Lessons I’m Learning
The last year has been an odyssey for me. If some of you recall, Noah decided not to have a graduation or party or anything resembling the end of high school. It was like our homeschool era together just petered out. I was devastated.
It was hard.
Harder still was facing the real facts: this kid is not going to college.
I stalled that fact by enrolling him in my New Testament Greek class at Xavier. Noah showed interest in learning Greek (loves dead languages) and had to do the enrolling himself (college rules) so I knew he was up for it. We had a marvelous time each week listening to lectures and discussing on the way home. We had a less marvelous time with my ambivalence about how fully he participated. I tried so hard to stay out of his homework etc. but I didn’t always succeed.
I’ve had lots of conversations online about education, college, and unschooling with lots of chances to re-evaluate what we’ve chosen to do with our kids. There have been many voices saying that we must require our kids to prepare for college because they won’t make it without college.
I bought into those voices for years because I believed so completely in the importance of college to one’s future success… which is why I was often hard on Noah.
But something happened in the last few months that has altered how I see. Noah, on the day of the final for Greek said, “I woke up this morning realizing Greek was ending today and I thought, ‘Phew, now I can learn Greek.'”
This is a kid for whom learning is everything… not someone else’s schedule, not someone else’s idea. He loves to learn, at his pace, with his interests leading him. And learn he does! Just last night he went to Barnes and Noble for three hours to work on Klingon. Why? For fun.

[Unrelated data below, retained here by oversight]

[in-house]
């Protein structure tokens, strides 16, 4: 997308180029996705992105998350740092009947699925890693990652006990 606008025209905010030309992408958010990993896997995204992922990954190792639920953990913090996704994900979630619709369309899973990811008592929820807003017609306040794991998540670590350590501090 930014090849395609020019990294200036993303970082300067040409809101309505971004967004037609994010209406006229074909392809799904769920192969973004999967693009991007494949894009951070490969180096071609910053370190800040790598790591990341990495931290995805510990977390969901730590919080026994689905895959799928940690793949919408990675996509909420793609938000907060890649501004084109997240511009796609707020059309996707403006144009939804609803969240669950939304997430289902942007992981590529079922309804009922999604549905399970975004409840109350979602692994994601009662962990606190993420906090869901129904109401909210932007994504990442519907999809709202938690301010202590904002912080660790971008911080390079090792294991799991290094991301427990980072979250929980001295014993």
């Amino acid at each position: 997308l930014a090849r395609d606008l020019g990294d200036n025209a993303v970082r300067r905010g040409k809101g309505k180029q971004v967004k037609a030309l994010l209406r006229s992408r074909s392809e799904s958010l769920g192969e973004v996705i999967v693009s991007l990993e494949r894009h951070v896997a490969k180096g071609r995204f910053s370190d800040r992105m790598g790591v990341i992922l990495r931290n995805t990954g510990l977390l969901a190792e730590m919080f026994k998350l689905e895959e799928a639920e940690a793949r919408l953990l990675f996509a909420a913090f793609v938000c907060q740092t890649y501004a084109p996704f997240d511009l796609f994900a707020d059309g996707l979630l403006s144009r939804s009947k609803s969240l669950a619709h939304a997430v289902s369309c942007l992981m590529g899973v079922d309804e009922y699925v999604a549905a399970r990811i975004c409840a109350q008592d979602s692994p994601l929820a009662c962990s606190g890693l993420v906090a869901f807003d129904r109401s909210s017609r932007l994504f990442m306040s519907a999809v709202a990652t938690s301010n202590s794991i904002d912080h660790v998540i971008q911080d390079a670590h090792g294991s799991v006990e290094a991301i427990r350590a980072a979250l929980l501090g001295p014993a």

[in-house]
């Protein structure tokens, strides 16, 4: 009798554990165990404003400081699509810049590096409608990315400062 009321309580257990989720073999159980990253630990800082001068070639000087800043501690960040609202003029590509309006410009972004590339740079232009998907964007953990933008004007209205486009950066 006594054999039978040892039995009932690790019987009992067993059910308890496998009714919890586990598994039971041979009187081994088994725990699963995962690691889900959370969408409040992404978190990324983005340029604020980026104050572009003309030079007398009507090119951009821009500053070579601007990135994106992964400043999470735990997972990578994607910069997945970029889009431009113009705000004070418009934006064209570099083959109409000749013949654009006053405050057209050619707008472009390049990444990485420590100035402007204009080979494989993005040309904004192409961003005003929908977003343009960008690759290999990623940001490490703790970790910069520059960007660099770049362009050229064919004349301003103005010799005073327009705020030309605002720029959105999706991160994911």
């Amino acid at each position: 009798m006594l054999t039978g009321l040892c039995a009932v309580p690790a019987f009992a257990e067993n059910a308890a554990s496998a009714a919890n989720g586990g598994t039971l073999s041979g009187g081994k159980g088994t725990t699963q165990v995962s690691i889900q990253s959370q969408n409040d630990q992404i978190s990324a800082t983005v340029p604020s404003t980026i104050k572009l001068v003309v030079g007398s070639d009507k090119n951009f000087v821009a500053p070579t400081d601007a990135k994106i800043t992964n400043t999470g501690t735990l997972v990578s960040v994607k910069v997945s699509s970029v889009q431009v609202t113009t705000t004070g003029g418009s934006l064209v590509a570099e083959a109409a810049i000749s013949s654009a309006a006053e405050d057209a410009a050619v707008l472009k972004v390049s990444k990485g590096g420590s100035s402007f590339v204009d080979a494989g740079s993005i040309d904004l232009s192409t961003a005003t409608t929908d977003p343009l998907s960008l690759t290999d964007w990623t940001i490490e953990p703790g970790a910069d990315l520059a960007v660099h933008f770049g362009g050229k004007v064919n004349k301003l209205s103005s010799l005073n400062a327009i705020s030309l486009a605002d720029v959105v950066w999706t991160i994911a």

He spends his money on books like Liddell Scott’s Greek lexicon, Semantics and constructed languages. He moderates an email list where the list members are creating a language from scratch, voting on things like word order structure and alphabets.
Two weeks ago, he began researching linguistics programs in colleges. He discovered that one of the best ones in the country is right here in Cincinnati. He’s contemplating whether he is ready to go to college, but is now sincerely interested according to his time table, not mine.
I’ve had to learn (along with the rest of you) that my child is not a product to be created but a life to be respected.
It’s been such an amazing year of revelation – to see my oldest know enough about who he is that he resisted being conformed to my vision for his life. Instead, he keeps chipping away at what he loves and has become more and more clear about what he’d like to do about it.
I feel so lucky to be in on that journey.
Just thought I’d share in case it might help some of you with younger teens so you don’t wring your hands as much as I did.
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